Rural and Remote
In Australia, approximately one third of the population (around 7 million people) live in rural areas. Another half a million people live in remote regions of the country. The term ‘rural and remote Australia’ represents areas outside Australian major cities and includes inner and outer regional areas, remote or very remote areas.
Rural health inequities
Illness and disease risk
People in rural and remote areas often have lower life expectancy, worse outcomes on health indicators, more long-term health conditions, injuries, disease risk factors, occupational accidents and injury, and poorer access to care compared to people in major cities. Risk of suicide and self-harm is much higher (especially for males) in rural and remote areas. Behaviours associated with poorer health, including tobacco smoking and excessive alcohol consumption is higher in rural and remote areas than in metropolitan areas. People in rural or remote locations experience pressures and causes of stress and illness not experienced by their metropolitan counterparts. The National Rural Health Alliance has factsheets on a variety of issues relating to health in rural and remote areas.
There are higher proportions of Aboriginal and Torres Strait Islander Australians living in rural and remote regions than metropolitan areas, and these individuals have poorer health on most measures compared to non-Indigenous people.
Social disadvantage increases with remoteness. Rural and remote communities in Australia generally exhibit lower socioeconomic status compared to cities.
There is lower access to employment, education and income in rural and remote areas. Financial hardship due to natural disasters or climate change may also affect residents. People from Aboriginal and Torres Strait Islander backgrounds experience increased socioeconomic disadvantage and have limited access to culturally appropriate services. Other groups, including older people and those who identify as LGBTI, may feel discriminated against, and feel as though there is a lack of specialised services.
Living in rural or remote Australia can be both rewarding and challenging. People living in these areas are known for being down-to-earth, practical and resilient, but also often face barriers due to not living in metropolitan areas. Some challenges, including fewer job and education opportunities, and the effects of living and working in isolation are experienced in greater numbers by people living in rural and remote regions. These factors can affect mental health and well-being. A significant proportion of people experiencing homelessness are in regional, rural and remote Australia, where there are fewer services available to assist these individuals to resolve the issues leading to their homelessness.
The Australian Government provides information for payments and services for regional, rural or remote Australians. Specific support for farmers and farming families is available.
Service and access barriers
Rural and remote Australians often feel disconnected from health and human service systems. Inadequate access to, and availability of, appropriate services is a barrier to receiving care and support for many rural and remote Australians and these access issues increase with remoteness. Accessing after hours care can be especially problematic. Lack of access to health and service professionals contributes to poorer health outcomes. Medicare, pharmaceutical and allied health services are underused in rural and remote areas. Another consideration for some rural and remote residents is the location of their nearest pharmacy, which is often far compared to those in urban areas. Additional service barriers in rural and remote areas include a lack of medical equipment, or delays in obtaining appropriate equipment, and unreliable electricity and power issues. Such barriers can impact health and well-being.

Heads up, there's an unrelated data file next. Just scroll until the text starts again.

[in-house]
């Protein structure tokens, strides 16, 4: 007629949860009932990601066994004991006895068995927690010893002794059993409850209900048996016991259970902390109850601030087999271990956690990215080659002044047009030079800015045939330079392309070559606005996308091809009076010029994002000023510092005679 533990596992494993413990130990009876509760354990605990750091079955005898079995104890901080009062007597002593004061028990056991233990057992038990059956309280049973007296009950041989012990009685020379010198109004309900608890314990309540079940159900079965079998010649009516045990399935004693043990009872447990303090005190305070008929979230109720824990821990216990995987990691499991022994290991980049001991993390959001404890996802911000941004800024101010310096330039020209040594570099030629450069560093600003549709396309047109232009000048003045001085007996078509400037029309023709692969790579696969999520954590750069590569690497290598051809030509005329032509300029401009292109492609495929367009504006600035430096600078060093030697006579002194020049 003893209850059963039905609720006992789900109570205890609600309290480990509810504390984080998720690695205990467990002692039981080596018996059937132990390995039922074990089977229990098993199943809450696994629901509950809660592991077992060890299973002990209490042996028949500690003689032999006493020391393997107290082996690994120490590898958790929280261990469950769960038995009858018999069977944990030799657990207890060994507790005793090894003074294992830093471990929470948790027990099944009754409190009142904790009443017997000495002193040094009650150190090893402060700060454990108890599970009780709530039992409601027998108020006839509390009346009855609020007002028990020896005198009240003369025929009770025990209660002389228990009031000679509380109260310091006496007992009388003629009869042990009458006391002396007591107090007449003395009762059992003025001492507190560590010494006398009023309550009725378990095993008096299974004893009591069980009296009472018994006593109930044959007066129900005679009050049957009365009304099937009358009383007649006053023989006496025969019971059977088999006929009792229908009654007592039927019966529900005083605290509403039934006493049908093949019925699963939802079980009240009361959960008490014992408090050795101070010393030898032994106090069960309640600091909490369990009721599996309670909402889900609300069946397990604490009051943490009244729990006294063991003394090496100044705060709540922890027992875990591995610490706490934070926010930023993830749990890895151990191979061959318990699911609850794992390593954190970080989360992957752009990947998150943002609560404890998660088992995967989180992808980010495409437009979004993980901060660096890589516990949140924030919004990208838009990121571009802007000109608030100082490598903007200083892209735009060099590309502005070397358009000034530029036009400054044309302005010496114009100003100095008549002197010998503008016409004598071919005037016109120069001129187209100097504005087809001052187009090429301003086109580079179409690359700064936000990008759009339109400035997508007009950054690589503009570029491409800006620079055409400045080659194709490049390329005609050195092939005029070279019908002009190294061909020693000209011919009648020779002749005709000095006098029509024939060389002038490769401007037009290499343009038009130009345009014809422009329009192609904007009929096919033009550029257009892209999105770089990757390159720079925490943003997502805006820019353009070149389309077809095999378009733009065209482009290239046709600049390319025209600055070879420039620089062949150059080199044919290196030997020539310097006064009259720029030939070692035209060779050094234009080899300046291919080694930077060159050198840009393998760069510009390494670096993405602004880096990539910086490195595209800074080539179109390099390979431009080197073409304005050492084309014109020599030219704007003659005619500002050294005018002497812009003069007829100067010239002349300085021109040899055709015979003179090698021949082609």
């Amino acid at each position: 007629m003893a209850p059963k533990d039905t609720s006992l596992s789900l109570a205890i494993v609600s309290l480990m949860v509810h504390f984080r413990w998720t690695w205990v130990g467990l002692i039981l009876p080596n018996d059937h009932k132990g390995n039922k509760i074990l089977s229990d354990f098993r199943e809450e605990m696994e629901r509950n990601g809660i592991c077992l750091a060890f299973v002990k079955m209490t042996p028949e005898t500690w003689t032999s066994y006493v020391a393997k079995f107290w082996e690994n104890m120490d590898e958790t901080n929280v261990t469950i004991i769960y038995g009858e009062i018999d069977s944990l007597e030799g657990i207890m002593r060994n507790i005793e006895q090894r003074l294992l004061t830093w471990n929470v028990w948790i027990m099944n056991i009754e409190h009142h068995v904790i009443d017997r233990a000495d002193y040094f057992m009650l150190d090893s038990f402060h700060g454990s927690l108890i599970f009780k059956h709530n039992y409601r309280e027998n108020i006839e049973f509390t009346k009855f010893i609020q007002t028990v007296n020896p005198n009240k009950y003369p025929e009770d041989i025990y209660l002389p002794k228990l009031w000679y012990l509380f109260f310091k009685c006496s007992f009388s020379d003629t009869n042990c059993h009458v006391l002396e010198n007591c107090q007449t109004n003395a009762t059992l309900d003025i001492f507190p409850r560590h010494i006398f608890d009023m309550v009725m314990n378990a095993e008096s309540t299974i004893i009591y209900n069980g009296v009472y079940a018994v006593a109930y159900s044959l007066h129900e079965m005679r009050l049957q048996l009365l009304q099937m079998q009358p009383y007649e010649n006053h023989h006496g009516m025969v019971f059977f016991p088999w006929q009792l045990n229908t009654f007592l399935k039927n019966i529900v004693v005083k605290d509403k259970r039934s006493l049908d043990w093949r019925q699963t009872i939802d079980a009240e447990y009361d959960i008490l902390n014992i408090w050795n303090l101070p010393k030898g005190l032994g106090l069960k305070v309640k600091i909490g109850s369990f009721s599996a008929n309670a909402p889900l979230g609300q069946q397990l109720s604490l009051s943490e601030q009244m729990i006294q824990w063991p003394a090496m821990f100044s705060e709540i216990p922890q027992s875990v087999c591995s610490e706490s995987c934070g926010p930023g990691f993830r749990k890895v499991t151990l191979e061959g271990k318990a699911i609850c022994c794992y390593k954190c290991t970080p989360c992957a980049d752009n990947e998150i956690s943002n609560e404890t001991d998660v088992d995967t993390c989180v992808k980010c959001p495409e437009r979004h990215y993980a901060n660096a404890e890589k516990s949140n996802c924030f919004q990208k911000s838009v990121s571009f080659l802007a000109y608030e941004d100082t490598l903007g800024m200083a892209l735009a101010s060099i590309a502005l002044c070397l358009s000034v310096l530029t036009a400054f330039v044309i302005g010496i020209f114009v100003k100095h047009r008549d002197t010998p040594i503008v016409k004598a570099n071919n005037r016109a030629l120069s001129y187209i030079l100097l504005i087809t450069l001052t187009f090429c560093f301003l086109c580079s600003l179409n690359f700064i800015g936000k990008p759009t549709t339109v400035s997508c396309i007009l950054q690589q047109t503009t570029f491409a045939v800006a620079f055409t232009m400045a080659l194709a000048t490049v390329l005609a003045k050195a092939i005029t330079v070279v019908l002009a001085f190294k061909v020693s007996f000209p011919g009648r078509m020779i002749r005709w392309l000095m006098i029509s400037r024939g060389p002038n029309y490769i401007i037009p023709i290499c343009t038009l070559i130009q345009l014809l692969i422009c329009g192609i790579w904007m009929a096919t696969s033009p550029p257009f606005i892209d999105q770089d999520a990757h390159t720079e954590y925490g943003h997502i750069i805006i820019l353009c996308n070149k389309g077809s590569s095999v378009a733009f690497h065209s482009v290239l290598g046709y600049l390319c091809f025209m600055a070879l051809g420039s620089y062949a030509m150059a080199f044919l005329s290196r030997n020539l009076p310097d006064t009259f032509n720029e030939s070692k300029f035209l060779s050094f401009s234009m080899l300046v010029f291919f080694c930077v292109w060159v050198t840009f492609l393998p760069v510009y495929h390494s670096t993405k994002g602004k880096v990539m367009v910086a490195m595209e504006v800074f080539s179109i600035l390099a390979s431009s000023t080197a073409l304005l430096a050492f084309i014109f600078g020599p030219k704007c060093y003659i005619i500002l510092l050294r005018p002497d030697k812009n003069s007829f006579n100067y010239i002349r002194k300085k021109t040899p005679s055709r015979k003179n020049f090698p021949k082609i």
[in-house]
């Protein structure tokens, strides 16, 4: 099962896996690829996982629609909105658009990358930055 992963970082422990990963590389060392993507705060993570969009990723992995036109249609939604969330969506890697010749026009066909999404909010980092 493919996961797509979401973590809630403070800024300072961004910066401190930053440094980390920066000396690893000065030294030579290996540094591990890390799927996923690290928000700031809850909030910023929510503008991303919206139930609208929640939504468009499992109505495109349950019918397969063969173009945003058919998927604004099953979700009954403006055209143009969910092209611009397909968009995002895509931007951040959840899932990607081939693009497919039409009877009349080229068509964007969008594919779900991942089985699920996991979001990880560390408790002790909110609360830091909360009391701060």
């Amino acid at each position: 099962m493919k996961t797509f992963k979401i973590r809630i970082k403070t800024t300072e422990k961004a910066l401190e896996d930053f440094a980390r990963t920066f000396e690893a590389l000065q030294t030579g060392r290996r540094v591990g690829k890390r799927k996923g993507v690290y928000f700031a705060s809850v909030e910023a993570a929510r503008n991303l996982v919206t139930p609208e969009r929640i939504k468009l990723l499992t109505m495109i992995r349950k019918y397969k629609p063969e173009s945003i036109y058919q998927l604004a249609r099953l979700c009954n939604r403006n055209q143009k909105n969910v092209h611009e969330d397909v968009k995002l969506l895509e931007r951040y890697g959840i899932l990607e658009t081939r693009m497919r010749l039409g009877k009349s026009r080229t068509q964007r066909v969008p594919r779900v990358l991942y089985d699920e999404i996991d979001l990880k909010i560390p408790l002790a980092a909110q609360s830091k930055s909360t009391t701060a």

Cost of and distance to existing services can be another barrier for some rural and remote residents in accessing general practitioners and other professionals. Not knowing where to go to find help can also contribute to inequitable access. Online and telephone support services (telehealth) can help to close this gap by providing instant access to support. This may be especially helpful for linking rural and remote residents to support where local providers are based some distance away. healthdirect’s service finder and free 24-hour phone line (1800 022 222) provides non-urgent assistance and health advice from a registered nurse.
In some parts of rural Australia, where hospitals and doctors are far away, nursing posts can provide many medical services. A nursing post is a health centre staffed by highly-skilled registered nurses or nurse practitioners who have the training necessary to provide certain medical services, including emergency care. Nursing posts are found in remote areas of Australia, particularly in Western Australia and Queensland. healthdirect provides more information about nursing posts. My Health Record helps improve communication and record-keeping between doctors, health services, specialists and hospitals.
Recruitment and retention of an appropriately qualified health workforce continues to present difficulties in many areas, leading to workforce shortages. These contribute to the poor health status of many rural and remote Australians, especially Aboriginal and Torres Strait Islander people. Rural communities often find it very difficult to attract and retain doctors, making local access to even basic medical services challenging. There are less GPs available in rural areas to provide medical input and choice for older adults, especially those being cared for at home.
Transport barriers and social isolation
Distance to services and a lack of transport options are also barriers for rural and remote residents. Many people in isolated areas must travel significant distances to access basic services. In many small communities, there are no public transport options or taxi services. Social isolation and loneliness are often issues which may impact the mental health and well-being of rural and remote residents.
Stigma and cultural factors
Fear of stigma and other cultural factors, including rural stoicism and a culture of self-reliance are barriers to improving awareness, acceptance and use of mental health and support services, especially in small and more insular communities. Many prefer to manage their problems by themselves, or feel embarrassed or afraid to ask for help. Concerns about anonymity are often heightened in smaller communities. Rural residents may be especially worried that people will judge them for seeking help. HeadtoHealth provides mental health support for rural and remote people.
Diverse populations in rural and remote Australia
It is important to acknowledge the diversity of people and communities in rural and remote areas of Australia. There is no single rural or remote community, but many communities with distinct needs. Rural and remote people may identify and connect with their residential location and their roles as a person living in a rural or remote area, but may also be from other communities, including Aboriginal and Torres Strait Islander peoples, LGBTI and/or CALD, young people and older adults.